members such as shear walls, and use of low quality concrete with low elastic modulus. The remarkable damages to non-
structural walls are attributed to the poor masonry workmanship, together with the high lateral drifts experienced. The
damages to structural and non-structural members observed at some hospital buildings are shown in Fig. 30. It is also impor-
tant to note that the non-fixed medical equipment and furniture may also cause injuries and deaths (Fig. 30).

6.6. Damages due to collapse of neighboring buildings

Some buildings in Van experienced damage resulting from collapse of neighboring or adjacent buildings. These types of
damage are quite unpredictable and it is difficult to mitigate risks of such damage, unless the owners of the neighboring
weak building do not take the necessary measures towards prevention of collapse or excessive lateral displacements. This
issue is quite important in Turkey, since many buildings are constructed adjacent to neighboring buildings, without any
spacing in between. It should be noted that there are rules on minimum spacing between adjacent buildings, since the first
Turkish seismic design code was published in 1940.
626 M. Tapan et al. / Engineering Failure Analysis 34 (2013) 606–628

Fig. 30. Typical damages observed in hospital buildings.

6.7. Failures of non-structural components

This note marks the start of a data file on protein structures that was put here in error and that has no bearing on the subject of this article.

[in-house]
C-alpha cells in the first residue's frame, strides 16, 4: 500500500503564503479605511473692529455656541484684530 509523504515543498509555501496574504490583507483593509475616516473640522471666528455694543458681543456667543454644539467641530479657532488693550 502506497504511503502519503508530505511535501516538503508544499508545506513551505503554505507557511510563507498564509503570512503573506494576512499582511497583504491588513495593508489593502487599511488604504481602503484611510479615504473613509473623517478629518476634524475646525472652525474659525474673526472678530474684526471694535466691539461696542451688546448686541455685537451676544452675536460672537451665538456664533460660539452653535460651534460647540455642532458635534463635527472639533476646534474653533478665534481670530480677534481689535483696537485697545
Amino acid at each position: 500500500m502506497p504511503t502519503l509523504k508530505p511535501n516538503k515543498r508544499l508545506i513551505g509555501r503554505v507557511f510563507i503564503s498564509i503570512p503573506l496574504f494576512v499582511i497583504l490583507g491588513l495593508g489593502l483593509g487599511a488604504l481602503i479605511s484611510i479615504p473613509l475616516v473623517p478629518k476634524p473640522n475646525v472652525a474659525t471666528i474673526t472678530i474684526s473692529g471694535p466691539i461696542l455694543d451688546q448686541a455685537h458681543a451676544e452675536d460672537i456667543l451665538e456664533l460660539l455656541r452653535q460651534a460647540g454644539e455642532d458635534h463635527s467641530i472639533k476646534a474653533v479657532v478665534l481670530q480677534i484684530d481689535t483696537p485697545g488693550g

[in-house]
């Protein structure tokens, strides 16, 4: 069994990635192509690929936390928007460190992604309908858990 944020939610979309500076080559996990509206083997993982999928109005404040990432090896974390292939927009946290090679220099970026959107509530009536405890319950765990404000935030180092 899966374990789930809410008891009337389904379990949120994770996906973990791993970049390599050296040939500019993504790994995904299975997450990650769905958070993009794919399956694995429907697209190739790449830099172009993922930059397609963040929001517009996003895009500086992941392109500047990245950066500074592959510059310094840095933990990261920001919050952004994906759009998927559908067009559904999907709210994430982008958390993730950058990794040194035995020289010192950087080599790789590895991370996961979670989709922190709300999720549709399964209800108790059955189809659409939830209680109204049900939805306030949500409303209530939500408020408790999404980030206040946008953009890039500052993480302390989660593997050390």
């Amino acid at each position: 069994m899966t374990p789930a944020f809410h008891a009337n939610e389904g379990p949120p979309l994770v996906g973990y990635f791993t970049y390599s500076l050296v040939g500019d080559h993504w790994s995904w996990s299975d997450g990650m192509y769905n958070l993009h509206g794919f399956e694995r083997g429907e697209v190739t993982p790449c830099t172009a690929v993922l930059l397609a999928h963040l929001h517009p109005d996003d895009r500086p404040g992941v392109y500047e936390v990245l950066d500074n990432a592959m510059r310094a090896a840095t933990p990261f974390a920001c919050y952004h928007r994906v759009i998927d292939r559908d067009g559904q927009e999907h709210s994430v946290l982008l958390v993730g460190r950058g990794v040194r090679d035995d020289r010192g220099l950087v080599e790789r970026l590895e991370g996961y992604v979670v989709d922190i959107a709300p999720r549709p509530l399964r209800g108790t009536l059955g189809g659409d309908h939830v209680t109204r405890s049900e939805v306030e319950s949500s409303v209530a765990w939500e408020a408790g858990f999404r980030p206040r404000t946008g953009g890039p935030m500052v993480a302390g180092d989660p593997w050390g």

Many non-structural components of the buildings experienced severe damage during the earthquakes. The most common
problem was observed to be the low quality construction of non-structural walls, which either failed out-of-plane, or expe-
rienced severe damage due to in-plane stresses. These types of damage, which could have been easily avoided through sim-
ple and improved connection details of non-structural walls to the structural system, are among the main reasons why many
buildings were not occupied for a long time after the earthquakes, even though the structural system itself had not suffered
significant damage. These damages clearly highlighted the importance of mitigation efforts on the non-structural compo-
nents, for rapid recovery and return to normal living conditions. Other common types of damage observed included damages
to stairs, generally due to improper reinforcement detailing, and damages due to pounding effects between adjacent build-
ings, due to lack of sufficient spacing in between.

7. Conclusions and recommendations

Conclusions and recommendations deducted from the observations in the earthquake region can be summarized as

a. With the exception of a single new hospital building, all hospitals in Van city (with a population of approximately one
million) were out of service after the earthquakes. Considering the low level of ground acceleration caused by these
earthquakes and the performance level required of hospital buildings, it is clear that hospital buildings in Van and
other cities should rapidly be assessed for seismic safety and performance, and the hospital buildings not possessing
adequate seismic performance characteristics should either be retrofitted or reconstructed. Otherwise, observations
indicate that in case of severe earthquakes, which may cause remarkably higher ground accelerations, most of the
existing hospital buildings may experience more extensive structural and non-structural damage, leading to long-
term hindrance of utilization of hospitals. At this point, special attention must be paid to prevent non-structural dam-
age (such as failure of or damage to non-structural walls), since some of the hospitals observed were out of service